New England Fisheries

NOAA Releases Stats on U.S. Fishing

Photo credit: Joachim S. Mueller.

NOAA Fisheries released two reports last week on U.S. commercial and recreational fishing: 1) Fisheries of the United States, 2017 and 2) Fisheries Economics of the United States, 2016. The Fisheries of the United States report provides information on commercial landings and value as well as recreational catch, and the Fisheries Economics report analyzes the economic impact of U.S. fisheries.

At the national scale, U.S. fisheries have continued their positive trend. In 2017, commercial fishermen landed 9.9 billion pounds of fish and shellfish valued at $5.4 billion, a 3.6% and 2.1% increase from 2016, respectively. And in 2016, commercial and recreational fisheries in the U.S. supported $212 billion in sales and 1.7 million jobs.

New England Highlights

New England’s fishing ties date back to colonial times, and it’s clear that fishing is still an integral part of the cultural and economic backbone of the region.

Regarding the value of commercial landings by state, Massachusetts ($605.3 million) and Maine ($511.3 million) ranked second and third, respectively, in the nation. And for the 18th consecutive year, New Bedford, MA ($389 million) was the most valuable port in the U.S., despite only ranking third for volume of landings. New Bedford’s reliance on sea scallops accounts for most of this value; in fact, 57% of U.S. sea scallop landings in 2017 were caught in Massachusetts. Furthermore, in terms of economic impact, New England’s commercial and recreational fisheries supported $8.7 billion in sales and 97,000 jobs in 2016.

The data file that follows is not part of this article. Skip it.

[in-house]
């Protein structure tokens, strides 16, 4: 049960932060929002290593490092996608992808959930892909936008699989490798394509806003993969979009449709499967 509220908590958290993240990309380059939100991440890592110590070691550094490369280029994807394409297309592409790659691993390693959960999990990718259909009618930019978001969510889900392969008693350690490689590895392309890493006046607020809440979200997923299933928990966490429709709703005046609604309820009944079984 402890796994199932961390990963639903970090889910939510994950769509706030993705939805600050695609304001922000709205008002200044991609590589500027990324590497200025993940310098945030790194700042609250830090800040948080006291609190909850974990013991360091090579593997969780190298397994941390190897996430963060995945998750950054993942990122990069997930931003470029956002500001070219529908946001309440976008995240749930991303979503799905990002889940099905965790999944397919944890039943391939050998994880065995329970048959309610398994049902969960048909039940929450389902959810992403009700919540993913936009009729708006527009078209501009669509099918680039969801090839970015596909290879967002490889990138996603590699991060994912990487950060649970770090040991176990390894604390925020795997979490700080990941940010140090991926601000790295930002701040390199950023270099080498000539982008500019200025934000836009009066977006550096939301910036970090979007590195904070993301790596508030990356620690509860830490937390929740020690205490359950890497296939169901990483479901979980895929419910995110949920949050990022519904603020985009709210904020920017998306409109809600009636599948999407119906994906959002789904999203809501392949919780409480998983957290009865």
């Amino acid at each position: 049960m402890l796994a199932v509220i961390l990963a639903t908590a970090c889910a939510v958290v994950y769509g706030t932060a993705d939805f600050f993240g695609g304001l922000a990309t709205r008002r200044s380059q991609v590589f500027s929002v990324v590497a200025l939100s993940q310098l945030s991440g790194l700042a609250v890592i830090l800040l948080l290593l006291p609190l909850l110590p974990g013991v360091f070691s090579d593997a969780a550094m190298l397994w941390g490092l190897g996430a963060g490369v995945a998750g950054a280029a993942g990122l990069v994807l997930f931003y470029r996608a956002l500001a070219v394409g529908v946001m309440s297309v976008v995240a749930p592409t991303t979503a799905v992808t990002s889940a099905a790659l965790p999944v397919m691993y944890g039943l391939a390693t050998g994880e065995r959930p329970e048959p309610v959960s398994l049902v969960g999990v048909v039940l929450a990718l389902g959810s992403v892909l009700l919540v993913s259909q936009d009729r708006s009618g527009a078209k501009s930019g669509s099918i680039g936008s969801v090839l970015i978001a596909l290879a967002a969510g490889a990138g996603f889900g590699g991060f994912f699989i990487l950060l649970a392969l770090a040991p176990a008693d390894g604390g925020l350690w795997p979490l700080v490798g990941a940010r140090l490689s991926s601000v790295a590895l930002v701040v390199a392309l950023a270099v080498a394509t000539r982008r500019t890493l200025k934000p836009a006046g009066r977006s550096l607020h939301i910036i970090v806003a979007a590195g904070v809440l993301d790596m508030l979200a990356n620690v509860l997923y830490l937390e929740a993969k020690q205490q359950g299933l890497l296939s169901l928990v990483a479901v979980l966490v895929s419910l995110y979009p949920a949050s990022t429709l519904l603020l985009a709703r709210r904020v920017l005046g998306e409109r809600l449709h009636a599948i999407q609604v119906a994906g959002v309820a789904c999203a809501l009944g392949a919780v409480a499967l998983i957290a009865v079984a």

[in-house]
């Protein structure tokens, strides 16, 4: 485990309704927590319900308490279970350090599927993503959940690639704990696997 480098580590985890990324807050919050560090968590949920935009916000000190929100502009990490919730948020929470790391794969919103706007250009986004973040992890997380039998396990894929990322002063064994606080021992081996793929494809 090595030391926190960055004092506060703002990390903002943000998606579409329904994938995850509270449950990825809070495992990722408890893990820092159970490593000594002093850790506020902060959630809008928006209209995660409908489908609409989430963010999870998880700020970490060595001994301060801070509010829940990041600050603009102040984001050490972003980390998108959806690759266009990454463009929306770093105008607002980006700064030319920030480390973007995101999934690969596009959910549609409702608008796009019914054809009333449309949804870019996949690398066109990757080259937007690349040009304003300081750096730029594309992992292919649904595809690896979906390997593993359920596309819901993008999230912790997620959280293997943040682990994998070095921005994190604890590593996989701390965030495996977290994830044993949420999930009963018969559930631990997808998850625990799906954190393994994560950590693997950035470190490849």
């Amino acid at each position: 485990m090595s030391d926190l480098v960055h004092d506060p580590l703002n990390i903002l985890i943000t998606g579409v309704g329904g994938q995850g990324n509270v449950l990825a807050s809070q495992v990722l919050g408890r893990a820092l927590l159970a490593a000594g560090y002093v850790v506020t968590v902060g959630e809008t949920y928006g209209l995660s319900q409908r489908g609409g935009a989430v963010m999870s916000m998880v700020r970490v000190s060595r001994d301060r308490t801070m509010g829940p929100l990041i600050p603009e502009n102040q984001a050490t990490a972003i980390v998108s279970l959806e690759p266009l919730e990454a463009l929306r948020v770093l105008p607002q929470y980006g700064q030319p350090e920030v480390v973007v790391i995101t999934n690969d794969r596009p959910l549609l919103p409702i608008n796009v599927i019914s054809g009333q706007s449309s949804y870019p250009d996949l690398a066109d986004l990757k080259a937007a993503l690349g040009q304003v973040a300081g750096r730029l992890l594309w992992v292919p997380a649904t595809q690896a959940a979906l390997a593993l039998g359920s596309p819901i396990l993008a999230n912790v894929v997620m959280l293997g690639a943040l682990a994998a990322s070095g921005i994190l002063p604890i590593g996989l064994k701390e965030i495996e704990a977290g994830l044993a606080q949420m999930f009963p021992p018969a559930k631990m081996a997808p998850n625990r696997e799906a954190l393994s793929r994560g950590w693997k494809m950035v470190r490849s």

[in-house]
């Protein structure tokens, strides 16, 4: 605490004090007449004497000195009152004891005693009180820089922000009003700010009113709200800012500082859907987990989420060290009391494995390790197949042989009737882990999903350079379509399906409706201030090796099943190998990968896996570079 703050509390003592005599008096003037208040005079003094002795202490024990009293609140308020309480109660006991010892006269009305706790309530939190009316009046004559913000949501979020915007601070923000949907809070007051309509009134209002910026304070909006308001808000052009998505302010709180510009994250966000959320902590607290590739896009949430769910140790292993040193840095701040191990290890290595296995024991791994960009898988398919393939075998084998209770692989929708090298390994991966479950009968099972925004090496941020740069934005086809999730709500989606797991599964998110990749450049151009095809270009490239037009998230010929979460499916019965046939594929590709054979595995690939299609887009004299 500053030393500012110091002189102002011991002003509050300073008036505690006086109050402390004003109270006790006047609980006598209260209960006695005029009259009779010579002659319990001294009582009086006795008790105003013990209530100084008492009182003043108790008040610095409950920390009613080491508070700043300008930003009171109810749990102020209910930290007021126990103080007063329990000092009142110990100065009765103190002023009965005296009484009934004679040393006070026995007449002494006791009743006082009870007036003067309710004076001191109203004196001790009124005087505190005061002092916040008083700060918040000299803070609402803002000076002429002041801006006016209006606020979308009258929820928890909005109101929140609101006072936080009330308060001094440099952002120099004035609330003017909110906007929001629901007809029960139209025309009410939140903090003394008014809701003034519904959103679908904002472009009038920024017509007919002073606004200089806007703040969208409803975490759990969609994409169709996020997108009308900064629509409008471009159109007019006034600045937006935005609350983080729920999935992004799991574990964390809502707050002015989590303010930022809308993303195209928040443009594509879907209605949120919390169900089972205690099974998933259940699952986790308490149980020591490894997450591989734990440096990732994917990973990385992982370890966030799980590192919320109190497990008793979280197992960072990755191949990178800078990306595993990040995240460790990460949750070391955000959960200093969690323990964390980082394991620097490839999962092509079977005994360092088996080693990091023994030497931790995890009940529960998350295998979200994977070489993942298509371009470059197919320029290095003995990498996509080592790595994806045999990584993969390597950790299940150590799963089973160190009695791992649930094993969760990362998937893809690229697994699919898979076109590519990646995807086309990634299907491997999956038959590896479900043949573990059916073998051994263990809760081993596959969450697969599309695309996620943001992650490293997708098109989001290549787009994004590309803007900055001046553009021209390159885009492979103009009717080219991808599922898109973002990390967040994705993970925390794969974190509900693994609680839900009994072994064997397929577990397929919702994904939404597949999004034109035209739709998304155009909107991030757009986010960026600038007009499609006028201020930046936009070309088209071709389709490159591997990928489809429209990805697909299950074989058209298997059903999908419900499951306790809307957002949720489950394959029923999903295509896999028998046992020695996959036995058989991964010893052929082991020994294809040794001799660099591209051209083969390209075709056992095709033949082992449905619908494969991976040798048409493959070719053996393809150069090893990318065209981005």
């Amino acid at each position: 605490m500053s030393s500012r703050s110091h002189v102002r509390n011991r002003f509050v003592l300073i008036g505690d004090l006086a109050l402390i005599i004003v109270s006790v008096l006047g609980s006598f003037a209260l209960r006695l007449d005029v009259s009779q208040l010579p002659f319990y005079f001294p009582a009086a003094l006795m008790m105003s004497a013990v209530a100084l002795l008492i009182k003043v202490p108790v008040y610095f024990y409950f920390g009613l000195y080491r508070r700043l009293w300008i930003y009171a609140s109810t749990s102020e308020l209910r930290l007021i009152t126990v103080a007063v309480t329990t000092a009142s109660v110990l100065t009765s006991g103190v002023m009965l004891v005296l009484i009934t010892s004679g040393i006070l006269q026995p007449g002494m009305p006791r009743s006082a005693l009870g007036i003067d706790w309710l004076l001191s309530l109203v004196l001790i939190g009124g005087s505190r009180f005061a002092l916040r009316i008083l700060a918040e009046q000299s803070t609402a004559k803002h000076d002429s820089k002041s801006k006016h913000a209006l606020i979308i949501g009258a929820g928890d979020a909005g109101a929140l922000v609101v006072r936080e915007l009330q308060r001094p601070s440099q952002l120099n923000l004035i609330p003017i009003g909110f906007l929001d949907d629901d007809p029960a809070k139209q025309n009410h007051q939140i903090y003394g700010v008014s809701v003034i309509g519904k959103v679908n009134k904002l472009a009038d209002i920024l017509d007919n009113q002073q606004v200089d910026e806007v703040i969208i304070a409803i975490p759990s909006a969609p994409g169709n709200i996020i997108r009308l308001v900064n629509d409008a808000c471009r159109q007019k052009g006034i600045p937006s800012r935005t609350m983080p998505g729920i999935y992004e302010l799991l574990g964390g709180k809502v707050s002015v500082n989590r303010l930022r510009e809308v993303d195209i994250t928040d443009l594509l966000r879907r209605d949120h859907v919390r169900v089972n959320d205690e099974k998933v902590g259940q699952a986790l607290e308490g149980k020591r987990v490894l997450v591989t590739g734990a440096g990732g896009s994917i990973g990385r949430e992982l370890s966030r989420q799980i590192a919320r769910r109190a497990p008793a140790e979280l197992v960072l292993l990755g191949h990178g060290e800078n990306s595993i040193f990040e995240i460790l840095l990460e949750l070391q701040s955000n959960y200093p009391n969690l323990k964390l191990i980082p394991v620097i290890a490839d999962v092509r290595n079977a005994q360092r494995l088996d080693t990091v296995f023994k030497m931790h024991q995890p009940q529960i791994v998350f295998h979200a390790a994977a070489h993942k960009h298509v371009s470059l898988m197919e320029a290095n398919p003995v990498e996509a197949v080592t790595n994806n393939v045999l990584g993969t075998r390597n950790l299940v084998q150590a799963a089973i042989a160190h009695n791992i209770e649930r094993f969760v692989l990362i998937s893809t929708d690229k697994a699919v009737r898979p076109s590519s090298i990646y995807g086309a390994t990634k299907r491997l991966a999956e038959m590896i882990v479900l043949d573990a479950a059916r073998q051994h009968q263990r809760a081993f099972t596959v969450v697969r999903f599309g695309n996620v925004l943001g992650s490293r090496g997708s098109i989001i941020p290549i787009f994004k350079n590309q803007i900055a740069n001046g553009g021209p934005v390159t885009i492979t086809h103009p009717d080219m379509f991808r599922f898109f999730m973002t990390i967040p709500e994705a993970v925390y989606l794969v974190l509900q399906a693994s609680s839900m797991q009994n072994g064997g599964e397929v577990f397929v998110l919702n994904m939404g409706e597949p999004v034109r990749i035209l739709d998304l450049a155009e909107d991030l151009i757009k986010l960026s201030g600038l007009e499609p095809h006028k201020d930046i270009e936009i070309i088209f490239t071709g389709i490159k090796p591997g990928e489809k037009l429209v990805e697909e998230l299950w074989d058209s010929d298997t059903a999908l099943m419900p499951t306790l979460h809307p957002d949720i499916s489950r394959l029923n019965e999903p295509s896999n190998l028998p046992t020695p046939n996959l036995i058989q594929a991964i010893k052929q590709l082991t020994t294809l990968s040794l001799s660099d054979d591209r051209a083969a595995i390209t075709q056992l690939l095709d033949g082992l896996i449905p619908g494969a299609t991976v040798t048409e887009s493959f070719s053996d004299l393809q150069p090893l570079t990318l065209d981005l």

Opportunities and Need for Improvement

It’s important to note that these numbers provide only a snapshot of U.S. and New England fisheries. The fact of the matter is that New England still has more overfished stocks than all other regions combined. Atlantic cod – New England’s most iconic species – has been overfished in New England for nearly three decades. The Fisheries of the United States report highlights the importance of managers and scientists having access to reliable data to make informed decisions and understand stock health, but this data is inherently lacking for cod and the groundfish fishery as a whole.

Unfortunately, New England’s oldest fishery is plagued with a lack of accountability at-sea. The key part of the problem is insufficient monitoring coverage onboard vessels. Currently, target monitoring coverage is set at only 15% for groundfish sector trips, and actual monitoring levels are trending even lower, creating an environment where rampant illegal discarding of cod without any consequences – except for the struggling fish stocks that is – has become the norm.

Thankfully, the New England Fishery Management Council is developing Amendment 23 to the Northeast Multispecies Fishery Management Plan, which is intended to improve the groundfish monitoring program. Though the Amendment has faced significant delays since it was initiated in September 2016, the Council has set it has a top priority for 2019 – and it’s about time. At this point, given the state of the fishery, full accountability through 100% monitoring is the only acceptable solution.


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